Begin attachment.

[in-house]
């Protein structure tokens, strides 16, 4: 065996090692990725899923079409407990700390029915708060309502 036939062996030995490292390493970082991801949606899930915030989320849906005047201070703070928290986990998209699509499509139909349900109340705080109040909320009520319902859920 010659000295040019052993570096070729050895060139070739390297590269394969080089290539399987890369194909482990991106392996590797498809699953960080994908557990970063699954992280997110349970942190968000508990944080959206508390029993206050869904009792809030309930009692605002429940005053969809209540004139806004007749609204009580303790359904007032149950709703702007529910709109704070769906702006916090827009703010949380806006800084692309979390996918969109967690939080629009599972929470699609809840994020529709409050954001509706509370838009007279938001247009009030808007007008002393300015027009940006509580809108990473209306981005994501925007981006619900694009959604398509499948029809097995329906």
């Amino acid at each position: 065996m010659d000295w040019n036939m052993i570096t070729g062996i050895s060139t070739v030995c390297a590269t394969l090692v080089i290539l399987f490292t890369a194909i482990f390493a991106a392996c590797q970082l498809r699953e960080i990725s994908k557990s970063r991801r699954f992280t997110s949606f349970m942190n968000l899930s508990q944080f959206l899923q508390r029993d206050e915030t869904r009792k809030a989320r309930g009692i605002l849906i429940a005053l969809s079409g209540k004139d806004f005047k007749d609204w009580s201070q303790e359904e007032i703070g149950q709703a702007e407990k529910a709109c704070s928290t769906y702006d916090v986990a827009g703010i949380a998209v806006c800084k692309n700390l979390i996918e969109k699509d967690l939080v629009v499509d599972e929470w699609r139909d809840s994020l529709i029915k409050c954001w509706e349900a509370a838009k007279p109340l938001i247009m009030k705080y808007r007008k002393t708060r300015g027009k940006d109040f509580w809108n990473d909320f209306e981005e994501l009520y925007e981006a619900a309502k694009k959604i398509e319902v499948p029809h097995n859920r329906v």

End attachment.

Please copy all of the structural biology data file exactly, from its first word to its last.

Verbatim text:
[in-house]
């Protein structure tokens, strides 16, 4: 065996090692990725899923079409407990700390029915708060309502 036939062996030995490292390493970082991801949606899930915030989320849906005047201070703070928290986990998209699509499509139909349900109340705080109040909320009520319902859920 010659000295040019052993570096070729050895060139070739390297590269394969080089290539399987890369194909482990991106392996590797498809699953960080994908557990970063699954992280997110349970942190968000508990944080959206508390029993206050869904009792809030309930009692605002429940005053969809209540004139806004007749609204009580303790359904007032149950709703702007529910709109704070769906702006916090827009703010949380806006800084692309979390996918969109967690939080629009599972929470699609809840994020529709409050954001509706509370838009007279938001247009009030808007007008002393300015027009940006509580809108990473209306981005994501925007981006619900694009959604398509499948029809097995329906």
């Amino acid at each position: 065996m010659d000295w040019n036939m052993i570096t070729g062996i050895s060139t070739v030995c390297a590269t394969l090692v080089i290539l399987f490292t890369a194909i482990f390493a991106a392996c590797q970082l498809r699953e960080i990725s994908k557990s970063r991801r699954f992280t997110s949606f349970m942190n968000l899930s508990q944080f959206l899923q508390r029993d206050e915030t869904r009792k809030a989320r309930g009692i605002l849906i429940a005053l969809s079409g209540k004139d806004f005047k007749d609204w009580s201070q303790e359904e007032i703070g149950q709703a702007e407990k529910a709109c704070s928290t769906y702006d916090v986990a827009g703010i949380a998209v806006c800084k692309n700390l979390i996918e969109k699509d967690l939080v629009v499509d599972e929470w699609r139909d809840s994020l529709i029915k409050c954001w509706e349900a509370a838009k007279p109340l938001i247009m009030k705080y808007r007008k002393t708060r300015g027009k940006d109040f509580w809108n990473d909320f209306e981005e994501l009520y925007e981006a619900a309502k694009k959604i398509e319902v499948p029809h097995n859920r329906v």